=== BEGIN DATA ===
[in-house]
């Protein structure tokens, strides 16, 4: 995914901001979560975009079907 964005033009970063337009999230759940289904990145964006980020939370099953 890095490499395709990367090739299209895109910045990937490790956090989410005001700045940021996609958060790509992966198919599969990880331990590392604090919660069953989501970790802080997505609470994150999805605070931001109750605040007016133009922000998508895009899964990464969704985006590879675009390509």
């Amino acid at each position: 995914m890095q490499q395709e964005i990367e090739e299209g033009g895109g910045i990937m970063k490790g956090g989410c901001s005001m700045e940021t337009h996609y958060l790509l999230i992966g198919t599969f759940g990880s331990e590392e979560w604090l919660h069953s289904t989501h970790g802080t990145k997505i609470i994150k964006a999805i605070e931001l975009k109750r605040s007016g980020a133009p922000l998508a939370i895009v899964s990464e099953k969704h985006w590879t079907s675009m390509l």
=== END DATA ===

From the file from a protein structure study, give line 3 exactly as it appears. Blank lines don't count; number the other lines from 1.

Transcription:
């Amino acid at each position: 995914m890095q490499q395709e964005i990367e090739e299209g033009g895109g910045i990937m970063k490790g956090g989410c901001s005001m700045e940021t337009h996609y958060l790509l999230i992966g198919t599969f759940g990880s331990e590392e979560w604090l919660h069953s289904t989501h970790g802080t990145k997505i609470i994150k964006a999805i605070e931001l975009k109750r605040s007016g980020a133009p922000l998508a939370i895009v899964s990464e099953k969704h985006w590879t079907s675009m390509l």